July 30, 2008 | Commentary on National Security and Defense

GOP Fights for Military Voting

Sens. Wayne Allard (R-Colo.) and John Cornyn (R-Texas), along with Reps. Roy Blunt (R-Mo.) and Kevin McCarthy (R-Calif.) are engaging in legislative combat for the rights of our military to vote in the 2008 election.

In 2000 military ballots were targeted for challenge in the famous Florida recount, and only 48% of the overseas members of the military who requested absentee ballots for the 2006 election had their ballots counted, according to the U.S. Election Assistance Commission. Conservatives believe that members of Congress should fight as hard for the right of our military to vote as our military has fought to allow Iraq to have a constitutional democracy.

Allard and his fellow lawmakers would provide for the expedited delivery of ballots to our troops in the field fighting the Global War on Terror and direct the Department of Defense to make sure that ballots are collected and counted. Allard is readying legislation this week to eliminate the notary requirement on voted ballots, and he would change the law to allow for the electronic submission of a federal postcard application for absentee ballot requests. Blunt has introduced a resolution demanding that the Department of Defense do a better job of enabling the military overseas to vote in the November elections. It is very difficult for a marine in Iraq or Afghanistan to fill out forms and mail them in on time to request an absentee ballot. Both these measures would make it easier for our troops to exercise their right to vote.

The Secret Chamber

Senate Majority Leader Harry Reid has run the Senate in a manner that secretly passes on billions in cost to the taxpayer and stifles debate. Sens. Jim DeMint (R-S.C.) and Tom Coburn (R-Okla.) released a report last week which shows that 94% of the bills in the Senate have passed in the past two years without a vote, debate or a single amendment. These bills passed in secret have cost you, the taxpayer, $9 billion. Conservatives want the Congress to go on record when it shakes down the taxpayers.

Reid also has used a procedure to block amendments to bills by using the parliamentary procedure of "filling the tree" on bills being considered before the Senate. This trick allows Reid to block any amendments from being offered to legislation, unless he approves of the amendment. Reid has packaged together billions of dollars in bills that Coburn has blocked and will bring them up as one package he has deemed the "Coburn Omnibus" for a vote, using the threat of "filling the tree" to block all controversial amendments. Conservatives want the Senate to operate with fair rules that allow conservatives to participate in the process.

More Oil, Not Mandates

Last week the Department of Interior announced that announced that oil shale located in America's West could contain 800 billion barrels of recoverable oil (other estimates put the number at as much as two trillion). To put that in perspective, Saudi Arabia has proven conventional oil reserves of 264 billion barrels. Why can't we access that massive reserve of oil? Because Sen. Ken Salazar (D-Colo.) is blocking it. Salazar inserted a provision into last year's appropriation bill that denied any funding for the final regulation to be published so we could produce this domestic oil and lessen our dependence on foreign sources of oil.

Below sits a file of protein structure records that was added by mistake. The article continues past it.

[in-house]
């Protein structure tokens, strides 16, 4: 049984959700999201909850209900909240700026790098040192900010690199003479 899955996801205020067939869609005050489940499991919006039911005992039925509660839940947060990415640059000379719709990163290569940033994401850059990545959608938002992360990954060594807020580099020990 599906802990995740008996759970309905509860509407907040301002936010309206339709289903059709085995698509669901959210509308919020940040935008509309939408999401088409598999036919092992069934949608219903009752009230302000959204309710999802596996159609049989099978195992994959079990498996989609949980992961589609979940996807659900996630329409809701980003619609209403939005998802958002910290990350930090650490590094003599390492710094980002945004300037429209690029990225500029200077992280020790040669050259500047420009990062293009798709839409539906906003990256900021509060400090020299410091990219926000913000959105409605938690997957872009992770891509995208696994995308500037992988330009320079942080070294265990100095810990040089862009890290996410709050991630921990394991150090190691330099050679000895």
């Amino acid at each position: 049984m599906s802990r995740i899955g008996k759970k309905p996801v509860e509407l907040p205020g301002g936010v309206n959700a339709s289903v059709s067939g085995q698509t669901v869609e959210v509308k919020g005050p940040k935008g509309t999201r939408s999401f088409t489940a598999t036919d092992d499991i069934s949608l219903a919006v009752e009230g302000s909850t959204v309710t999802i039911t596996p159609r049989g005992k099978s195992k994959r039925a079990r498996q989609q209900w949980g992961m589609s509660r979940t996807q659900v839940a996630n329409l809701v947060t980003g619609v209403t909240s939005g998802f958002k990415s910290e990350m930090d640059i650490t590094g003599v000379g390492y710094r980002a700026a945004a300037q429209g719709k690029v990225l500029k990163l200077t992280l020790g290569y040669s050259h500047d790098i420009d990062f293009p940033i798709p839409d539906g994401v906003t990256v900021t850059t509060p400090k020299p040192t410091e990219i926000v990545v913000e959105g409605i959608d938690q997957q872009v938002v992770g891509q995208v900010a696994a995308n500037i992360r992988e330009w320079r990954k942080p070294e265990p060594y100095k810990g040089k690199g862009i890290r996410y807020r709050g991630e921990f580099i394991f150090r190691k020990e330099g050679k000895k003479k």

To make matters worse, Salazar joined Sens. Sam Brownback (R-Kan.), Susan Collins (R-Maine), Joseph Lieberman (I-Conn.) and John Thune (R-S.D.) in introducing the Open Fuel Standard Act. The bill would mandate that 50% of all new automobiles be able to operate on gasoline, ethanol and methanol by 2012 and 80% by 2015. The government would once again be attempting to pick the fuel of the future and providing a disincentive for research and development on other technologies.

Oil obviously has both economic and geopolitical problems, but a mandate is not the way to change America's oil consumption. If methanol is as cheap, plentiful and commercially viable as these senators claim, a mandate of any kind is unnecessary. There still are technological and economic challenges to producing oil shale that need to be overcome. But the government shouldn't stand in the way of this progress, especially when the potential payoff is so big.

Conservatives should obstruct any mandates on oil production, even when cloaked in the robe of national security, because the consumer and taxpayer lose every time members of Congress legislate solutions to our oil consumption problems. Congress needs to remove obstructions to drilling and converting oil shale to gas.

Brian Darling is director of U.S. Senate Relations at The Heritage Foundation

About the Author

Brian Darling Senior Fellow for Government Studies
Government Studies

First appeared in Human Events